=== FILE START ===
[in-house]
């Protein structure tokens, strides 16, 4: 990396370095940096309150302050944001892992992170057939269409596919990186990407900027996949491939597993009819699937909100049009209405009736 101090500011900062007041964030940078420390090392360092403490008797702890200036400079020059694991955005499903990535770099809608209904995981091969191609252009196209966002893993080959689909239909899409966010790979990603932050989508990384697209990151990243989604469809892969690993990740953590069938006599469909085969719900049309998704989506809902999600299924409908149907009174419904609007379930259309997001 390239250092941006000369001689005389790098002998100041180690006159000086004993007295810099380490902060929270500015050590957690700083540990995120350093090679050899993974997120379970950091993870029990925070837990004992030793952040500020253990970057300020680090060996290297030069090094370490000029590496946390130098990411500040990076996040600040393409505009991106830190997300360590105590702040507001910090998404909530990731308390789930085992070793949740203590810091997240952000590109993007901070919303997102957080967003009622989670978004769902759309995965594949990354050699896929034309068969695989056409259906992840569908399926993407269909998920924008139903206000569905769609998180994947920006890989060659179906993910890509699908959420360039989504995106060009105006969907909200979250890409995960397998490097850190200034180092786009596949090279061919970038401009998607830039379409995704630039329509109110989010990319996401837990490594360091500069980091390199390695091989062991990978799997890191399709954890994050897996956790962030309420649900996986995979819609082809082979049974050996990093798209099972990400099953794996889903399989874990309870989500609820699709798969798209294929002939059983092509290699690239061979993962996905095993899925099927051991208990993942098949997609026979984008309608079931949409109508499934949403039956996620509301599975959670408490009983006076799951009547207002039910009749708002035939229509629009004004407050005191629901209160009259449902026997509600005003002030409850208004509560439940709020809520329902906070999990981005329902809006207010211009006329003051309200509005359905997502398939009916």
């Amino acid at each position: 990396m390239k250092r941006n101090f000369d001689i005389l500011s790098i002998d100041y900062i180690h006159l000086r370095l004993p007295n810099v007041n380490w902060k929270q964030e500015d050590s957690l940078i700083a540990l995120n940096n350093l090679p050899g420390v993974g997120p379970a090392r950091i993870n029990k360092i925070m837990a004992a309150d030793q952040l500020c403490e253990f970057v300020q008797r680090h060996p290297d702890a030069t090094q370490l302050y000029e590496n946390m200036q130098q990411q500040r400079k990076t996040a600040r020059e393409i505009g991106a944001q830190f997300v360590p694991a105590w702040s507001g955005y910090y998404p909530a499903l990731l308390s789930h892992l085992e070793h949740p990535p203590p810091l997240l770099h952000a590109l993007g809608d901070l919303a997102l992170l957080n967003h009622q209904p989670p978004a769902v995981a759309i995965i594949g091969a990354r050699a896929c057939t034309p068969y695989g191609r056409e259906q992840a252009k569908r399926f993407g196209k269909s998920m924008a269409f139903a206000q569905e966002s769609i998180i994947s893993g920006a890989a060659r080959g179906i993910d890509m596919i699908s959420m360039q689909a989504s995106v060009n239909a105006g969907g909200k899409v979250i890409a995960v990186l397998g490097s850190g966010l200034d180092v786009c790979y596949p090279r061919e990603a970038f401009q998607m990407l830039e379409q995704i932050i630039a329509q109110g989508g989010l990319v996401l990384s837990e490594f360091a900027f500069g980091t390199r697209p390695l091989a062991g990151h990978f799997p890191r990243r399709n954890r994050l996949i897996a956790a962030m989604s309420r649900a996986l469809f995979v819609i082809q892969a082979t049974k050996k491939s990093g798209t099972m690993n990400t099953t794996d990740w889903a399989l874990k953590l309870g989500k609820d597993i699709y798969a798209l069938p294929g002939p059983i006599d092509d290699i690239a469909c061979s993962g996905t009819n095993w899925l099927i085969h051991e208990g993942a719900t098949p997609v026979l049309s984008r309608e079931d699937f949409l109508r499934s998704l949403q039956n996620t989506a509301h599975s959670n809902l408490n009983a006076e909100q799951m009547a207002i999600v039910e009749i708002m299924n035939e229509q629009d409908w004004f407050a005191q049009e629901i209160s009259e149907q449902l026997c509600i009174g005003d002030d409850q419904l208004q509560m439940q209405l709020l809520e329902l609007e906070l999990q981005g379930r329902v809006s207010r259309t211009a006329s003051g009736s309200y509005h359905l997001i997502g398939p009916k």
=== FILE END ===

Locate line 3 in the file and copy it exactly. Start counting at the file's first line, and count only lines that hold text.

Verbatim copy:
């Amino acid at each position: 990396m390239k250092r941006n101090f000369d001689i005389l500011s790098i002998d100041y900062i180690h006159l000086r370095l004993p007295n810099v007041n380490w902060k929270q964030e500015d050590s957690l940078i700083a540990l995120n940096n350093l090679p050899g420390v993974g997120p379970a090392r950091i993870n029990k360092i925070m837990a004992a309150d030793q952040l500020c403490e253990f970057v300020q008797r680090h060996p290297d702890a030069t090094q370490l302050y000029e590496n946390m200036q130098q990411q500040r400079k990076t996040a600040r020059e393409i505009g991106a944001q830190f997300v360590p694991a105590w702040s507001g955005y910090y998404p909530a499903l990731l308390s789930h892992l085992e070793h949740p990535p203590p810091l997240l770099h952000a590109l993007g809608d901070l919303a997102l992170l957080n967003h009622q209904p989670p978004a769902v995981a759309i995965i594949g091969a990354r050699a896929c057939t034309p068969y695989g191609r056409e259906q992840a252009k569908r399926f993407g196209k269909s998920m924008a269409f139903a206000q569905e966002s769609i998180i994947s893993g920006a890989a060659r080959g179906i993910d890509m596919i699908s959420m360039q689909a989504s995106v060009n239909a105006g969907g909200k899409v979250i890409a995960v990186l397998g490097s850190g966010l200034d180092v786009c790979y596949p090279r061919e990603a970038f401009q998607m990407l830039e379409q995704i932050i630039a329509q109110g989508g989010l990319v996401l990384s837990e490594f360091a900027f500069g980091t390199r697209p390695l091989a062991g990151h990978f799997p890191r990243r399709n954890r994050l996949i897996a956790a962030m989604s309420r649900a996986l469809f995979v819609i082809q892969a082979t049974k050996k491939s990093g798209t099972m690993n990400t099953t794996d990740w889903a399989l874990k953590l309870g989500k609820d597993i699709y798969a798209l069938p294929g002939p059983i006599d092509d290699i690239a469909c061979s993962g996905t009819n095993w899925l099927i085969h051991e208990g993942a719900t098949p997609v026979l049309s984008r309608e079931d699937f949409l109508r499934s998704l949403q039956n996620t989506a509301h599975s959670n809902l408490n009983a006076e909100q799951m009547a207002i999600v039910e009749i708002m299924n035939e229509q629009d409908w004004f407050a005191q049009e629901i209160s009259e149907q449902l026997c509600i009174g005003d002030d409850q419904l208004q509560m439940q209405l709020l809520e329902l609007e906070l999990q981005g379930r329902v809006s207010r259309t211009a006329s003051g009736s309200y509005h359905l997001i997502g398939p009916k």